Published February 03, 2008
WASHINGTON – The following is a partial transcript of the Feb. 3, 2008, edition of "FOX News Sunday With Chris Wallace":
"FOX NEWS SUNDAY" HOST CHRIS WALLACE And hello again, this time from our Fox News election headquarters in New York. Well, after seven Republican primaries and caucuses, a frontrunner has emerged as we head into Super Tuesday.
We continue our series "Choosing the President" with the Republican candidate, who is now the man to beat in the GOP race, Senator John McCain, who joins us from our Washington studio.
And, Senator, welcome back to "FOX News Sunday."
REPUBLICAN PRESIDENTIAL CANDIDATE JOHN MCCAIN: Thank you, Chris. Good to be back with you.
WALLACE: Senator, can you wrap up the race for the Republican nomination in two days?
MCCAIN: Well, I hope so. But you know, you don't know for sure. I think we got a lot of good momentum and a lot of endorsements, and crowds who are enthusiastic, and we're working hard, and I'm guardedly optimistic.
But I can't predict it. There have been too many ups and downs so far in this primary for me to predict even 48 hours ahead of time.
WALLACE: All right. There are 1,023 delegates at stake on Super Tuesday. And with so many of the races winner take all, how many delegates do your strategists tell you that you might be able to pick up then?
MCCAIN: Honestly, we haven't gotten down to that detail. We've just kind of been looking at it state by state, and we think we're doing well in most of the states. And there's still not real strong polling data in a couple.
But honestly, Chris, I haven't gotten into that kind of detail. We're too busy doing the rallies and the town hall meetings and the campaigning.
WALLACE: Let me ask you about one strategic — or perhaps it's a tactical move. I notice that you're going to be watching the Super Bowl tonight in Massachusetts, which coincidentally happens to be the home state of your top opponent, Mitt Romney.
Is there some thought that if you can beat Mitt Romney in his home state that would be a knockout blow that would force him out of the race?
MCCAIN: No, I think it's more that we're competitive, we think, in Massachusetts. We know that Governor Romney has a very strong advantage there, but we'd like to compete in every state.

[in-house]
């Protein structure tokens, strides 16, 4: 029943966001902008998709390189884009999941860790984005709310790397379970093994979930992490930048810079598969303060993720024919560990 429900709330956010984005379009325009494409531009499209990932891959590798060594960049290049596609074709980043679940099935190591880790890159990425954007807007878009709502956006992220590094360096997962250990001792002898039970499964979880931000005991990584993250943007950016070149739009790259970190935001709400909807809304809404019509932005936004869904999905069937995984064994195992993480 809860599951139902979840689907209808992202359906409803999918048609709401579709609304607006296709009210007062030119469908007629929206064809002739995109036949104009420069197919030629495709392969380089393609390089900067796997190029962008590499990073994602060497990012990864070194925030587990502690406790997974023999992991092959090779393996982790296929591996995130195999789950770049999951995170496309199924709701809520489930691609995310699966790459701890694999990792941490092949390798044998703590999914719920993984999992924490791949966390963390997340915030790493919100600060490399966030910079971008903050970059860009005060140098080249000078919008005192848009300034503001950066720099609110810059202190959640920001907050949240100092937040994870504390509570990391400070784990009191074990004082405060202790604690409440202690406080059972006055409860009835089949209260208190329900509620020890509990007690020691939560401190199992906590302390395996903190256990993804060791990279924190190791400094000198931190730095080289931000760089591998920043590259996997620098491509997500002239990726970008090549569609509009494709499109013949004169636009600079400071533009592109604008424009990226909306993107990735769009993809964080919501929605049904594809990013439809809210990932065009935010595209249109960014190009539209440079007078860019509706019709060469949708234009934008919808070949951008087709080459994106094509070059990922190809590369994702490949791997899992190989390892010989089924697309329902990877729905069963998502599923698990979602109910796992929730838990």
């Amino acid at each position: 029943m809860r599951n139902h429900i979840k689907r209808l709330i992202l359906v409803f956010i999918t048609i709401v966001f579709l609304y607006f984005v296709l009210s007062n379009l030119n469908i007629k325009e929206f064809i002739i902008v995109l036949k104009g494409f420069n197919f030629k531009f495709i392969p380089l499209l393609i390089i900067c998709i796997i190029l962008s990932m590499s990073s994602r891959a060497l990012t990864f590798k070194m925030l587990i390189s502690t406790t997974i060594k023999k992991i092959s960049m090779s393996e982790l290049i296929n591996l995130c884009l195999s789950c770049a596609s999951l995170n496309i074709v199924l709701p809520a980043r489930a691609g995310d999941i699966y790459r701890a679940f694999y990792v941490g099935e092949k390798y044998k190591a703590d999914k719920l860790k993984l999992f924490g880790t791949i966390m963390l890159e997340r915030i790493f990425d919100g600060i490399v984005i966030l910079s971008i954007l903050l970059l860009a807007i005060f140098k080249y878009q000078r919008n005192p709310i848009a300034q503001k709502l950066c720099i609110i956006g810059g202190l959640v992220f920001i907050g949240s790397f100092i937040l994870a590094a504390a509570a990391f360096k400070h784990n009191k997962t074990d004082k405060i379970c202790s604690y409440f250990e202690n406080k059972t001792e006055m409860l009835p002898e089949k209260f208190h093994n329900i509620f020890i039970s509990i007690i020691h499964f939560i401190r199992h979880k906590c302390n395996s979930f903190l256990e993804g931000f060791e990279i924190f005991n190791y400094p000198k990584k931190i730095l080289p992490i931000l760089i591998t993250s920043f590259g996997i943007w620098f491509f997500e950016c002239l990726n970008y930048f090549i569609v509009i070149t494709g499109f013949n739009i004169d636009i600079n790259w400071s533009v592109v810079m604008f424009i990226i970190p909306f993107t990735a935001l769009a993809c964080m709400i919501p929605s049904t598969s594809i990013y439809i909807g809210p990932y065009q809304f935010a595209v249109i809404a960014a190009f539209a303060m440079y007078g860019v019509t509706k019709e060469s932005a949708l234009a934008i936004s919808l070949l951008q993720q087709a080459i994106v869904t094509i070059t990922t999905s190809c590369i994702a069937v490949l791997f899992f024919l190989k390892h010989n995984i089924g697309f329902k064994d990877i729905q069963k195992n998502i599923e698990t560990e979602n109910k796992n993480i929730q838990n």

And so we'll be doing a rally there tomorrow morning in Boston and then moving on to some of the other states in the region and then ending up on Tuesday afternoon in Phoenix after a rally in San Diego.
So we're trying to criss-cross the country. As you know, we were in the south yesterday and we'll go north today. It's a lot of — with that many states at stake, you've got a lot of ground to cover.
WALLACE: Republican insiders, Senator, say that your big job going forward is to reach out to conservatives. Here's what one McCain insider said the other day.
(BEGIN VIDEO CLIP)
QUESTION: How much support do you think he has among the base of the Republican Party?
ROBERTA MCCAIN, SENATOR JOHN MCCAIN'S MOTHER: I don't think he has any. I don't know what the base of the Republican — maybe I don't know enough about it, but I've not seen any help whatsoever.
QUESTION: So can he then go on and become the nominee of this party?
R. MCCAIN: Yes, I think holding their nose they're going to have to take him.
(END VIDEO CLIP)
WALLACE: Oh, boy, Senator. One, is your mother right? And two, how do you persuade conservatives to stop holding their nose?
MCCAIN: I love my mother dearly, more than anything in the world, but really, my mom is not a complete expert on this issue, and I love her and I love her candor, and she's been a great, great asset, particularly whenever the age issue comes up.
But look. We're doing fine with the conservatives and the moderates and the liberals, if there are any. We're doing fine. In Florida we got, as you know, a majority of the Republican vote. It was a Republican-only primary. And we're doing well.
As you mentioned, in all the polling across the board, the key is to unite the party. We have strong support from people like Jack Kemp and Phil Gramm. Steve Forbes signed up. We're getting a lot of that kind of good support from across the party.
But we've got a lot of work to do. Chris, you know, everybody knows, primaries are tough. Primaries are very tough, and there's a lot of strong feelings. But the job is — when the primaries are over, is to unite the entire party, and I'm confident I can do that.
I have a strong conservative record, and I'm proud of that record, and I also believe on the national security side it's going to be a clear difference between me and Senator Clinton or Senator Obama, a clear difference on whether we're going to increase spending or decrease spending, increase taxes or decrease taxes, whether we're going to withdraw from Iraq or we're going to see this thing through to the success that it's obvious to me we can achieve now.
So there's going to be real strong differences, and I think that our party will unite, and I've got some work to do. But it's all parts of the party.